Bill to Limit Asylum Seekers' Detention Passes Initial Knesset Vote

Knesset plenary session on path to approve bill which shortens legal detention at the Holot facility to one year.

Jonathan Lis
Jonathan Lis
Asylum seekers protest at Holot detention center in Negev, February 17, 2104.
Asylum seekers protest at Holot detention center in Negev, February 17, 2104.Credit: Eliyahu Hershkovitz
Jonathan Lis
Jonathan Lis

A bill shortening the legal detainment of asylum seekers in the Holot facility of southern Israel to one year passed an initial vote early Tuesday morning with 20 in favor and 12 against in a plenary Knesset session.

The new bill is the result of the Supreme Court's decision to repeal the current law that allows for 20 months' detainment.

The Knesset must pass the bill in two more votes within one week, before the expiration of the current law, which would prevent further use of Holot for the detainment of asylum seekers.

Mk Michal Rozin (Meretz), who previously served as head of the Committee on Foreign Workers, sharply condemned the government's decision to push for the new bill.

"Every time you present a bill on the subject, the Supreme Court tells you to look at the essence and not on the technical matter of a number of months," said Rozin. "No country imprisons refugees who reach it. The situation at Holot is unacceptable."

Meretz Chair Zehava Galon also condemned the bill as a "humanitarian crime and moral disgrace."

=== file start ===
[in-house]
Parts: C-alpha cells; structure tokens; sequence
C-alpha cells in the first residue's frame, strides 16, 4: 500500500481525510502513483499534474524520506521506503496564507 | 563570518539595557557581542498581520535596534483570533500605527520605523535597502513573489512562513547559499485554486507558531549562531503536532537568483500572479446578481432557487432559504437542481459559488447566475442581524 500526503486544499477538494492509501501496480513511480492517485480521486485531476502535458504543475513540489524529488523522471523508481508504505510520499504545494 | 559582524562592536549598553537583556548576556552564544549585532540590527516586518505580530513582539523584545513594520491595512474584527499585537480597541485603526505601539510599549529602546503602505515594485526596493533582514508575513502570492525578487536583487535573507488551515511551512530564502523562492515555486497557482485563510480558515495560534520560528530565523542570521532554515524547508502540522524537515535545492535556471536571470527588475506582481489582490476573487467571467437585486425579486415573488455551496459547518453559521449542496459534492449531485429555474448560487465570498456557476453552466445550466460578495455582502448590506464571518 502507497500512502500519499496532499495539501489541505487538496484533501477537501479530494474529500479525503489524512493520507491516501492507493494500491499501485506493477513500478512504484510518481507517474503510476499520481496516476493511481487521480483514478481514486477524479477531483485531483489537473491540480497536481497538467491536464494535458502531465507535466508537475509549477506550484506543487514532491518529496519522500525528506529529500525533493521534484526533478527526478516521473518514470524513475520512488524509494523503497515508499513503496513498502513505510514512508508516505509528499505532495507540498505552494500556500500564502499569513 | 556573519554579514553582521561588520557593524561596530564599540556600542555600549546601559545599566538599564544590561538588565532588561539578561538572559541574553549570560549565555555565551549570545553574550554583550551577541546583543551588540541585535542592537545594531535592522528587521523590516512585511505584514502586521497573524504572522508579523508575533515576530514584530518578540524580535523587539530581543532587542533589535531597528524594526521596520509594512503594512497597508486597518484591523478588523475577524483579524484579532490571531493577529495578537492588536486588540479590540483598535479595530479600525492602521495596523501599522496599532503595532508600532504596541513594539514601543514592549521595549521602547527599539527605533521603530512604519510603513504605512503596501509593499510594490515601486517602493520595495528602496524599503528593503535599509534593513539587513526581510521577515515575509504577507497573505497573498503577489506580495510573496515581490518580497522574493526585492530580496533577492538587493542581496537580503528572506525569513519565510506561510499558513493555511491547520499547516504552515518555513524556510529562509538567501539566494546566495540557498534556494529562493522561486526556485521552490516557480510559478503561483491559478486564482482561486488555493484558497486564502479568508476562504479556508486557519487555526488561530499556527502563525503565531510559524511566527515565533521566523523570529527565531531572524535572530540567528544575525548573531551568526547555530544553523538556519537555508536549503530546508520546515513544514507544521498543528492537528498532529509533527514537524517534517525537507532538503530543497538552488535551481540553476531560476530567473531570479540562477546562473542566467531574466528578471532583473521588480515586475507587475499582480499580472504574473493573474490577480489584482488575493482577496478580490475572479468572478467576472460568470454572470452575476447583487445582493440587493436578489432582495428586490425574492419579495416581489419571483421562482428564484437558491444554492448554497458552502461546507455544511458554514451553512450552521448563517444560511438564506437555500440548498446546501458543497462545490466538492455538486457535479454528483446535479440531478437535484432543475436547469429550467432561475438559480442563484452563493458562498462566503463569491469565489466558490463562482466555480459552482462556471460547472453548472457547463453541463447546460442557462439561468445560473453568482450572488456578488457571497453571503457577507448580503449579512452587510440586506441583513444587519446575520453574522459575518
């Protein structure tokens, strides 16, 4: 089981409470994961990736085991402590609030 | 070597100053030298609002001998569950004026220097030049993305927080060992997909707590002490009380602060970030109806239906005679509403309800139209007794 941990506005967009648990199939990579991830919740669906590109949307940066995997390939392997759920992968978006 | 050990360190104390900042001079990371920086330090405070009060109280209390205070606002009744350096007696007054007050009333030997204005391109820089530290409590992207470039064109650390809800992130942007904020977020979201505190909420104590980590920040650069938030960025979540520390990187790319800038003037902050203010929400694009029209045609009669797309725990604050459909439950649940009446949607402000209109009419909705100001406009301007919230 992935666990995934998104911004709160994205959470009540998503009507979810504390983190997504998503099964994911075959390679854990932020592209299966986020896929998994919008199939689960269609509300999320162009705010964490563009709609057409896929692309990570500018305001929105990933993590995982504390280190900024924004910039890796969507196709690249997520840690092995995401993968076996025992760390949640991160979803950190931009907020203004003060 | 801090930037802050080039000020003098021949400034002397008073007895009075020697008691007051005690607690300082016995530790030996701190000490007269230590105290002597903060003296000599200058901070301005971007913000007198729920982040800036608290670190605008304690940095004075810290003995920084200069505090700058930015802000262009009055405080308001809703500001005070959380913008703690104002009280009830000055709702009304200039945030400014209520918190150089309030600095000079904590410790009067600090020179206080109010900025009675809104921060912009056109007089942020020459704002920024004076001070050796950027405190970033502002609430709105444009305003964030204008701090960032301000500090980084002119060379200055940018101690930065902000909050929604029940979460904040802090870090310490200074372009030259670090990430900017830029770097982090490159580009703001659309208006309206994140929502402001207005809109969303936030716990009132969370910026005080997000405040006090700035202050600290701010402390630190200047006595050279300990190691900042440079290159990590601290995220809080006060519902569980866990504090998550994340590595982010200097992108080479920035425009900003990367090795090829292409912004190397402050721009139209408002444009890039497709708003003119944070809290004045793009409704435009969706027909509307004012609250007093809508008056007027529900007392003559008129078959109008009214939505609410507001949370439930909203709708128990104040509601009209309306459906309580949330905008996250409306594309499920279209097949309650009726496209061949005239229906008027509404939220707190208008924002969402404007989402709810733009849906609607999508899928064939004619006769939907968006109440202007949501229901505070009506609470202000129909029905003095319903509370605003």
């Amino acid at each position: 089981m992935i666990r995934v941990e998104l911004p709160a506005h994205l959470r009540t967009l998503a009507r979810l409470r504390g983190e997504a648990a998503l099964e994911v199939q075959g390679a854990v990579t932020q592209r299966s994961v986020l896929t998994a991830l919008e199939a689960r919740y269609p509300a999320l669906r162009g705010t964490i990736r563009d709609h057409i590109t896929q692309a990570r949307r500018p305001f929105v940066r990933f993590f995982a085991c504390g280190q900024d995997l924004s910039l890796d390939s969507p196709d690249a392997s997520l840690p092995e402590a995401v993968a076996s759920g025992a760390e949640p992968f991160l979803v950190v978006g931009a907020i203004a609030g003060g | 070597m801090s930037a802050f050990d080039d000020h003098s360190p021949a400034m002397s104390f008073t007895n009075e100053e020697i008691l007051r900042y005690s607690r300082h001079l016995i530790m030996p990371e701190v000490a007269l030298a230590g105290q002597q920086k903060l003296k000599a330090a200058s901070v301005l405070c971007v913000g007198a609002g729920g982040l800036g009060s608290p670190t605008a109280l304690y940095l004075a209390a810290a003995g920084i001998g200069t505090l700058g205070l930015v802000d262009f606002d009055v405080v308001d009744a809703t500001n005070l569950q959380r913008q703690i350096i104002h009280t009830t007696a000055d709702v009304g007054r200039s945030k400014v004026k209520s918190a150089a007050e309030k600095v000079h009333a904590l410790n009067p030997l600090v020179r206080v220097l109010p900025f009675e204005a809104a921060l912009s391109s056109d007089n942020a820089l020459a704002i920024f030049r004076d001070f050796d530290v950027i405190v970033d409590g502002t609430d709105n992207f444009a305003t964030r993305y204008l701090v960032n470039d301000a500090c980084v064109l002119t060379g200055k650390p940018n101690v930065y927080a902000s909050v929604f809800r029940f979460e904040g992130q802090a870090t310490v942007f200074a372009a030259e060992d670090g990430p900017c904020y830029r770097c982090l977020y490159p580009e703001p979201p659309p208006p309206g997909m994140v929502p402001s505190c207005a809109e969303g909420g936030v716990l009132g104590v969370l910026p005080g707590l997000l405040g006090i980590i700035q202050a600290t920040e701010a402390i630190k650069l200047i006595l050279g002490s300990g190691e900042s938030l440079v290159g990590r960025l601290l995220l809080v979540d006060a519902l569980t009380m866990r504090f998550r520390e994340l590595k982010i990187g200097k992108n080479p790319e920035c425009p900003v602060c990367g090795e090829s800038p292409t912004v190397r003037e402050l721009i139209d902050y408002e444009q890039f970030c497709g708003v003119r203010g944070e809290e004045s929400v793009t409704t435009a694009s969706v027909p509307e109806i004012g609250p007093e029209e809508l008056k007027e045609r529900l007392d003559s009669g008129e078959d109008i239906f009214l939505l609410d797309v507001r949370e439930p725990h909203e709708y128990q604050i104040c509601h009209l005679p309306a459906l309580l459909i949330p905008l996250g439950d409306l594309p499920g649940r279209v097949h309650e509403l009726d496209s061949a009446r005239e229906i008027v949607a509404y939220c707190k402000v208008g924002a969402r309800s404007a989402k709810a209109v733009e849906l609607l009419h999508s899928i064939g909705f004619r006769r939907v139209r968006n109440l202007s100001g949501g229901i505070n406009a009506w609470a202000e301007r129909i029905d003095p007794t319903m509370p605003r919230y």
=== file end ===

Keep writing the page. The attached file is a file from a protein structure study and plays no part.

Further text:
Most of those detained in Holot are African's who made it to Israel either as political refugees or economic migrants seeking financial opportunity.

Public Security Minister Gilad Erdan presented the text of the bill in place of Interior Minister Aryeh Dery who originally drafted the new bill. Dery stormed out of the Knesset session before the vote in anger over Prime Minister Benjamin Netanyahu's apparent attempts to take credit for two other initiatives pushed by Dery.

On Monday, Netanyahu posted to his twitter account that the cost of public transit had been reduced by 14%, an initiative originally launched by Dery. Netanyahu's post however, didn't mention the interior minister and took credit for the initiative by saying "we".

On Sunday, Dery's name was also omitted in an announcement by Netanyahu on developments in an initiative that Dery had pushed during his time as minister of the economy.

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